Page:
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Man Sues Oklahoma Dept. of Corrections for Wrongful Imprisonment

25-Feb-2013

When most people think of post-conviction relief, they think of the process handled by an Oklahoma criminal appeals lawyer. One man formerly incarcerated in the Pittsburg County Jail, however, needed a different type of help. He wasn't trying to get a reduced sentence or get released from jail early; rather, he simply should have been able to get out on time. James C. Payne of Amarillo, Texas, has filed suit against the Oklahoma Department of Corrections claiming that he was held in the Pittsburg County Jail for approximately three months after his sentence had expired.

Payne was convicted in 2010 of felony stalking and violating a protective order (VPO). He was sentenced in February 2010 for the felony stalking conviction, and he was sentenced in August of that year on the misdemeanor VPO conviction. Payne was ordered to serve a year in the Pittsburg County Jail because of a county jail backlog that attempts to alleviate prison overcrowding by allowing county facilities to house inmates bound for state prisons. County jails are paid at a rate of $27 per day per prisoner for housing the inmates. This translates to an expenditure of about $20 million per year to house state inmates in county jails.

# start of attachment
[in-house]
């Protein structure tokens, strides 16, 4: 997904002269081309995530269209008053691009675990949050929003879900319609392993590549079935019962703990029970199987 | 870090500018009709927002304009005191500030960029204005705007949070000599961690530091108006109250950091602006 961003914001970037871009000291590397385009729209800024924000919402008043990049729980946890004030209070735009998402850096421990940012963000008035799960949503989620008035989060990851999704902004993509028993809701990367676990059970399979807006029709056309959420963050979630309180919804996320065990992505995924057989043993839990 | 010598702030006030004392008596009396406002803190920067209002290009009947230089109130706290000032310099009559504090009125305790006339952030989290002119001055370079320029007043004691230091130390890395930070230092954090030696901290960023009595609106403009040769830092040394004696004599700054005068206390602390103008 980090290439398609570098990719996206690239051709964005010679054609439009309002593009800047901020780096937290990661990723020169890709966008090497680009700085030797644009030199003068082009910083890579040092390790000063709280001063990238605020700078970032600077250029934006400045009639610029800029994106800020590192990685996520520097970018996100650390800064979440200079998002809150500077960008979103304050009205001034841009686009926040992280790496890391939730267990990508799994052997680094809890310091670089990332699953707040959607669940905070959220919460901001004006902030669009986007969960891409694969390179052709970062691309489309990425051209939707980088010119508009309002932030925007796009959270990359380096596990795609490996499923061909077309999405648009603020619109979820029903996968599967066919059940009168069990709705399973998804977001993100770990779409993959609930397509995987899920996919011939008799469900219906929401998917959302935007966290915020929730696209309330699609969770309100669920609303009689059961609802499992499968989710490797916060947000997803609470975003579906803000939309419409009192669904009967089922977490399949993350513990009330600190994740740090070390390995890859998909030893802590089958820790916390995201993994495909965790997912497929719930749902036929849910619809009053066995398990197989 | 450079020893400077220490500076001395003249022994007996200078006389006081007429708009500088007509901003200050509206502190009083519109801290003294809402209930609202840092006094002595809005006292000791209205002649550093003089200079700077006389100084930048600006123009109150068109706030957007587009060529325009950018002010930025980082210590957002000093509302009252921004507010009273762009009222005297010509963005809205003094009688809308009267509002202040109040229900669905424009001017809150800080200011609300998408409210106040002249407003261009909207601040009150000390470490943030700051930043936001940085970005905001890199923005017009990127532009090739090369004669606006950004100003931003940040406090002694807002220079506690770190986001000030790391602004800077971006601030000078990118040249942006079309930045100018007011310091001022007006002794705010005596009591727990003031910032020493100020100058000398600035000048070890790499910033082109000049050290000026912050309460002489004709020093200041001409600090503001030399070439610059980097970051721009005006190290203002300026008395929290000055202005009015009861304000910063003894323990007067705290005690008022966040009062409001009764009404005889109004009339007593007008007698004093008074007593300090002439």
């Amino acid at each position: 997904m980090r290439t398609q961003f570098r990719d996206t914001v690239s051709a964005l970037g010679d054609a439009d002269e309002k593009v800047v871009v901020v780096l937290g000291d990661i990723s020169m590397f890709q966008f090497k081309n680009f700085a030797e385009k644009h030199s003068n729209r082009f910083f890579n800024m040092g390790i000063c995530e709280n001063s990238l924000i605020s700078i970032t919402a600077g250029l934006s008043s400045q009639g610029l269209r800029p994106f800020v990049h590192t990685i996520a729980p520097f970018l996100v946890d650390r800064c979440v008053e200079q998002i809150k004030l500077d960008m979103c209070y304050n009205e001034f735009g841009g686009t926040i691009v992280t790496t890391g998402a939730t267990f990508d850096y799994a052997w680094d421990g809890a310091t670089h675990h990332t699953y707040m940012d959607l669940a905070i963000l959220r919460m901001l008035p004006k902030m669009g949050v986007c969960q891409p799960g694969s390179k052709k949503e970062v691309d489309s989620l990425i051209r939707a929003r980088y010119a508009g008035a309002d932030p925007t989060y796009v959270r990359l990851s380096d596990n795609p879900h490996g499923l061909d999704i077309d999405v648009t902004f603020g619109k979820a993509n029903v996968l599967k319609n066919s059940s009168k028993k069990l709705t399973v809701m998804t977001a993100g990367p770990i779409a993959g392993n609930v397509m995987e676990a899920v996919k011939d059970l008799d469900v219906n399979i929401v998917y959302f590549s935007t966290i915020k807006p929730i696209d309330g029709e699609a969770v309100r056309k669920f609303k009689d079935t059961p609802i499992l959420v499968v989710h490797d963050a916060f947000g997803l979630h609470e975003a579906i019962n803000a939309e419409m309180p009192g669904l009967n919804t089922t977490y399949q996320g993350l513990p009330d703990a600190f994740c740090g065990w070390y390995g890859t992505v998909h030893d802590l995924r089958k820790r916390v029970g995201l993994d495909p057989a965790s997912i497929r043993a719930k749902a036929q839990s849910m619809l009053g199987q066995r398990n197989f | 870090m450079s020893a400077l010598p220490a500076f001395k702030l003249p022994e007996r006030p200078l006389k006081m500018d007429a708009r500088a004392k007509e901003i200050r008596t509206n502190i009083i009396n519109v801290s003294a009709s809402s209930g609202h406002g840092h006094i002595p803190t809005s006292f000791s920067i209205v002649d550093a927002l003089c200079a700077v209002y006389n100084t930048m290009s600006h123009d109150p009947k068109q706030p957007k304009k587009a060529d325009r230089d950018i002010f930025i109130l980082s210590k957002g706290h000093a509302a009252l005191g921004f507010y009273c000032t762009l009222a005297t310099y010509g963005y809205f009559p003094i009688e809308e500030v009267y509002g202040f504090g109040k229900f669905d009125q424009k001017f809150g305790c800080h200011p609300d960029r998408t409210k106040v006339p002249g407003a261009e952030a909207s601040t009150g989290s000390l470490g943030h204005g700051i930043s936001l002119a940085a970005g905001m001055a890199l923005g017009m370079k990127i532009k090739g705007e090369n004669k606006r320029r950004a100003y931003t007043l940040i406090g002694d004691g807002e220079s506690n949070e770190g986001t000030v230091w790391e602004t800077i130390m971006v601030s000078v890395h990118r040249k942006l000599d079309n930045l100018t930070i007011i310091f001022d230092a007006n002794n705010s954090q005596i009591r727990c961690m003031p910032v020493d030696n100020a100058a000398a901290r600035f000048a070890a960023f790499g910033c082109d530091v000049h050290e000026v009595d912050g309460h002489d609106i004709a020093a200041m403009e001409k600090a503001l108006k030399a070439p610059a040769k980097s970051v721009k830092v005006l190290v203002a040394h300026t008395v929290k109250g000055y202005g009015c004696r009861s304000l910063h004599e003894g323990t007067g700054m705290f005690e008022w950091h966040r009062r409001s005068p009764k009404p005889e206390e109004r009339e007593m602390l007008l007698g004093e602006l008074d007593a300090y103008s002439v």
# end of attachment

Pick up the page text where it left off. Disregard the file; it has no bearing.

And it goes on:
Payne alleges in his lawsuit that he was scheduled to be released on June 11, 2011, but that when his sentence expired, he remained in jail and was ridiculed for his attempts to be released.

His attorney says that in mid-June 2011, Payne told the jail's administrator, Missi Eldridge, that his release date had passed, but that Eldridge and jail guards simply laughed at him. Payne further asserts that when he complained about his prolonged imprisonment, a guard even said the jail made money from the state Department of Corrections by keeping Payne incarcerated.

The Department of Corrections and the guards named in the lawsuit have not yet responded to the suit. However, Eldridge, the jail administrator did answer the lawsuit through her attorneys. Eldridge says that although she did speak with the plaintiff about his release date, she never mocked him or laughed at him. In responding to allegations of a June 11, 2011, scheduled release date, her attorneys wrote, "Defendants are without knowledge or information sufficient to form a belief as to the truth of the allegations," noting that the Oklahoma Department of Corrections sets the release date of individuals convicted of felonies.

Payne is seeking monetary damages for his prolonged incarceration as well as the loss of his personal effects, which he says were housed in a storage locker and auctioned off as a result of his extended imprisonment. His lawsuit was filed in federal court.



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